I went to "snakes" many years ago,... rarely have a need for a rod. I do wrap the brush portion with with a patch, for a cleaner/tighter fit. Just a personal quirk.

I mostly shoot cast lead, and moly coated lead & moly copper jacketed,... three passes with Ed's Red on a snake, and I am done,... been this way for years.

I'm pretty sure you didn't hurt your barre/bore!!!
 
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When you try a boresnake you soon realize the snake can't be stuck in the bore. There's always some of it outside the barrel to pull on if you need to.
I saw one that was sewed wrong and jammed in the throat, but it came right out.

When a 'snake gets dirty, put them in a sock to wash and dry. Otherwise you can tie together your laundry.
 
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I think I used too big of cleaning rod and patch on my new rifle. I was getting the excess oil off. The cleaning patch was pretty tight and squeaked when I sent it down the barrel. The rod is also barely smaller than the barrel. It took some effort but not outrageously so. I went to do it again but this time it was way too tight so I stopped I little ways down the barrel. Have I ruined the barrel on my brand new gun?
If the rod by itself will easily slide down the barrel, it is not too large. In fact, a rod that just fits the bore easily is better than one too small as it is less apt to bend and bow in the barrel during the cleaning process. The best rods are either single-piece stainless steel, coated rods, or carbon fiber rods. Throw away any jointed aluminum rods and those eyed cleaning tips. You need to make sure you are using the proper size jag for your caliber (I prefer Tipton jags), and the proper size patch.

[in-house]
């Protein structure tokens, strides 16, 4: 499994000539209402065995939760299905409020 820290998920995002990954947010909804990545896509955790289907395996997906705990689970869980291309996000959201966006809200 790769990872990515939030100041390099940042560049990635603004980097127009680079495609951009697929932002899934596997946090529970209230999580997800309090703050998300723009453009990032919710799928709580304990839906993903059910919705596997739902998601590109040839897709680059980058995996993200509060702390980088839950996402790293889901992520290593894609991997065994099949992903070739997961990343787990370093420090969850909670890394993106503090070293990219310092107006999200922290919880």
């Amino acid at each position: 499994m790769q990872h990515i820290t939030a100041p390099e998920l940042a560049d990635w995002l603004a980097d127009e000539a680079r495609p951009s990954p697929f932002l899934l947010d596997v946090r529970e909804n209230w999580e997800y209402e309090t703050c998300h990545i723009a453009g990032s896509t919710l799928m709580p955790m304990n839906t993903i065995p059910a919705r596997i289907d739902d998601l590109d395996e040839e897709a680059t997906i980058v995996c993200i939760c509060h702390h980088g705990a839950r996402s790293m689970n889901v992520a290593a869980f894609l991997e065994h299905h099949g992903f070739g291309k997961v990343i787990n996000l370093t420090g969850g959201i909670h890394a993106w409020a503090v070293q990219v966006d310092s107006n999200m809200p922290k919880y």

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None of the above. Some of the chelating copper removing chemistry has gotten so good, I haven't used a brush in some time. I carry a pump sprayer of Bore Tech Eliminator to the range with me and pump enough into a rifle at the end of the session to run down to the muzzle. Then I plug the ends with silicone stoppers and forget about it until I get home. In most of my guns, a single wet patch at home an hour or two later gets all the fouling out. A gun that's a bad copper grabber will need some of the same makers Cu++ product or KG-12 and another hour puts and end to it.

For cast bullets, I use BT's Rimfire Blend. On guns that are lead grabbers, an hour with the No Lead product made by the Wipe Out people turns it into gray crumbly stuff that patches out.
I just bought some Bore Tech CU+2 to remove some really bad copper fouling. I started with Hoppe's #9 (wet, let soak 30 minutes, then dry patch) because that's what I had and I was still getting out copper after 18 cleaning cycles. It then took me 14 more cleaning cycles with the CU+2 to get to the point of negligible blue on the dry patch. Bore Tech recommends wet patching, then wet brushing with a nylon brush, letting sit for 3-5 minutes, then running a dry patch, and repeat as necessary. My rifle is 95 years old and has a lot of pitting in the barrel, so it had collected a lot of copper over the years.